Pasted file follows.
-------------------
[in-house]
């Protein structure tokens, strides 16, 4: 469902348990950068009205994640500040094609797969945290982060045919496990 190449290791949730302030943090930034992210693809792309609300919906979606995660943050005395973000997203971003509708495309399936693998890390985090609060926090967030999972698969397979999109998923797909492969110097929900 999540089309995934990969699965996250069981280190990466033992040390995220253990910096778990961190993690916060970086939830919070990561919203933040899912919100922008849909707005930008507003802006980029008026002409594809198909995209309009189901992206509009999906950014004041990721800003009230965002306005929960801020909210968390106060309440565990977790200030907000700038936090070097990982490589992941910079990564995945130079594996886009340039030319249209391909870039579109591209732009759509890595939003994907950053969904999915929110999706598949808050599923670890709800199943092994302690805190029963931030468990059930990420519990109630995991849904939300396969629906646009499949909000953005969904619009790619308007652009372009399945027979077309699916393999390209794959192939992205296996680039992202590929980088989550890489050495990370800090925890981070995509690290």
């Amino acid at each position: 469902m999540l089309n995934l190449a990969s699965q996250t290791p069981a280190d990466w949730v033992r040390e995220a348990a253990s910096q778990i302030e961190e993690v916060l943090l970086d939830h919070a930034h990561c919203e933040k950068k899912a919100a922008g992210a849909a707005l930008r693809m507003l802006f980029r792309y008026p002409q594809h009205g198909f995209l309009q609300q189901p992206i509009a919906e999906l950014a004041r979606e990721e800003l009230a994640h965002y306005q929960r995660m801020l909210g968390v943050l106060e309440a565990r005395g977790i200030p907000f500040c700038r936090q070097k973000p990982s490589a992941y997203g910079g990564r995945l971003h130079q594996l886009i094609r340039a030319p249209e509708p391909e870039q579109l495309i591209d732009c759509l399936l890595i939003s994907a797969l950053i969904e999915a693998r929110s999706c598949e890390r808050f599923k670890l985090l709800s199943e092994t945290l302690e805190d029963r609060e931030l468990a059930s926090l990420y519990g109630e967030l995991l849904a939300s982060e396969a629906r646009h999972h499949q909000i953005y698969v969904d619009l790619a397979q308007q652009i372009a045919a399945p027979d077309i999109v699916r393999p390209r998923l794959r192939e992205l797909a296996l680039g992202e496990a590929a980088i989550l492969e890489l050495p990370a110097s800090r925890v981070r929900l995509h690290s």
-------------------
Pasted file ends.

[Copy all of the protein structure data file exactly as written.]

[in-house]
């Protein structure tokens, strides 16, 4: 469902348990950068009205994640500040094609797969945290982060045919496990 190449290791949730302030943090930034992210693809792309609300919906979606995660943050005395973000997203971003509708495309399936693998890390985090609060926090967030999972698969397979999109998923797909492969110097929900 999540089309995934990969699965996250069981280190990466033992040390995220253990910096778990961190993690916060970086939830919070990561919203933040899912919100922008849909707005930008507003802006980029008026002409594809198909995209309009189901992206509009999906950014004041990721800003009230965002306005929960801020909210968390106060309440565990977790200030907000700038936090070097990982490589992941910079990564995945130079594996886009340039030319249209391909870039579109591209732009759509890595939003994907950053969904999915929110999706598949808050599923670890709800199943092994302690805190029963931030468990059930990420519990109630995991849904939300396969629906646009499949909000953005969904619009790619308007652009372009399945027979077309699916393999390209794959192939992205296996680039992202590929980088989550890489050495990370800090925890981070995509690290």
């Amino acid at each position: 469902m999540l089309n995934l190449a990969s699965q996250t290791p069981a280190d990466w949730v033992r040390e995220a348990a253990s910096q778990i302030e961190e993690v916060l943090l970086d939830h919070a930034h990561c919203e933040k950068k899912a919100a922008g992210a849909a707005l930008r693809m507003l802006f980029r792309y008026p002409q594809h009205g198909f995209l309009q609300q189901p992206i509009a919906e999906l950014a004041r979606e990721e800003l009230a994640h965002y306005q929960r995660m801020l909210g968390v943050l106060e309440a565990r005395g977790i200030p907000f500040c700038r936090q070097k973000p990982s490589a992941y997203g910079g990564r995945l971003h130079q594996l886009i094609r340039a030319p249209e509708p391909e870039q579109l495309i591209d732009c759509l399936l890595i939003s994907a797969l950053i969904e999915a693998r929110s999706c598949e890390r808050f599923k670890l985090l709800s199943e092994t945290l302690e805190d029963r609060e931030l468990a059930s926090l990420y519990g109630e967030l995991l849904a939300s982060e396969a629906r646009h999972h499949q909000i953005y698969v969904d619009l790619a397979q308007q652009i372009a045919a399945p027979d077309i999109v699916r393999p390209r998923l794959r192939e992205l797909a296996l680039g992202e496990a590929a980088i989550l492969e890489l050495p990370a110097s800090r925890v981070r929900l995509h690290s």